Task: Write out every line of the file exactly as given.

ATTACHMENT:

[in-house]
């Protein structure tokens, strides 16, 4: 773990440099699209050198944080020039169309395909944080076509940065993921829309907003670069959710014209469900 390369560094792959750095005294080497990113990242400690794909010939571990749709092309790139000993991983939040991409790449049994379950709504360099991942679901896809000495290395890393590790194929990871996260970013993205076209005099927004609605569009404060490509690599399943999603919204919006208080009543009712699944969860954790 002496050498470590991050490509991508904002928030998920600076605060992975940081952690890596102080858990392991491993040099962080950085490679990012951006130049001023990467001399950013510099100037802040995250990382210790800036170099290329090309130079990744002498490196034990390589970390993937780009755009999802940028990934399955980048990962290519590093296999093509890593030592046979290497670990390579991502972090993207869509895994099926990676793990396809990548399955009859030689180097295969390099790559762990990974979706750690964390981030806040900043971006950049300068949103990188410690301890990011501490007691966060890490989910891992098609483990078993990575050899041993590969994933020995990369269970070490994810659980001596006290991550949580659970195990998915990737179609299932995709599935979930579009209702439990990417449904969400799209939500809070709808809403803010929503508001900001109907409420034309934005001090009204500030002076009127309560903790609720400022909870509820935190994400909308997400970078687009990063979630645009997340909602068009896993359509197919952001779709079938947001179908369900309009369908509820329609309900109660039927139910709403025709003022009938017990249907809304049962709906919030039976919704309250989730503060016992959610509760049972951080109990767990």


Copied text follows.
[in-house]
């Protein structure tokens, strides 16, 4: 773990440099699209050198944080020039169309395909944080076509940065993921829309907003670069959710014209469900 390369560094792959750095005294080497990113990242400690794909010939571990749709092309790139000993991983939040991409790449049994379950709504360099991942679901896809000495290395890393590790194929990871996260970013993205076209005099927004609605569009404060490509690599399943999603919204919006208080009543009712699944969860954790 002496050498470590991050490509991508904002928030998920600076605060992975940081952690890596102080858990392991491993040099962080950085490679990012951006130049001023990467001399950013510099100037802040995250990382210790800036170099290329090309130079990744002498490196034990390589970390993937780009755009999802940028990934399955980048990962290519590093296999093509890593030592046979290497670990390579991502972090993207869509895994099926990676793990396809990548399955009859030689180097295969390099790559762990990974979706750690964390981030806040900043971006950049300068949103990188410690301890990011501490007691966060890490989910891992098609483990078993990575050899041993590969994933020995990369269970070490994810659980001596006290991550949580659970195990998915990737179609299932995709599935979930579009209702439990990417449904969400799209939500809070709808809403803010929503508001900001109907409420034309934005001090009204500030002076009127309560903790609720400022909870509820935190994400909308997400970078687009990063979630645009997340909602068009896993359509197919952001779709079938947001179908369900309009369908509820329609309900109660039927139910709403025709003022009938017990249907809304049962709906919030039976919704309250989730503060016992959610509760049972951080109990767990």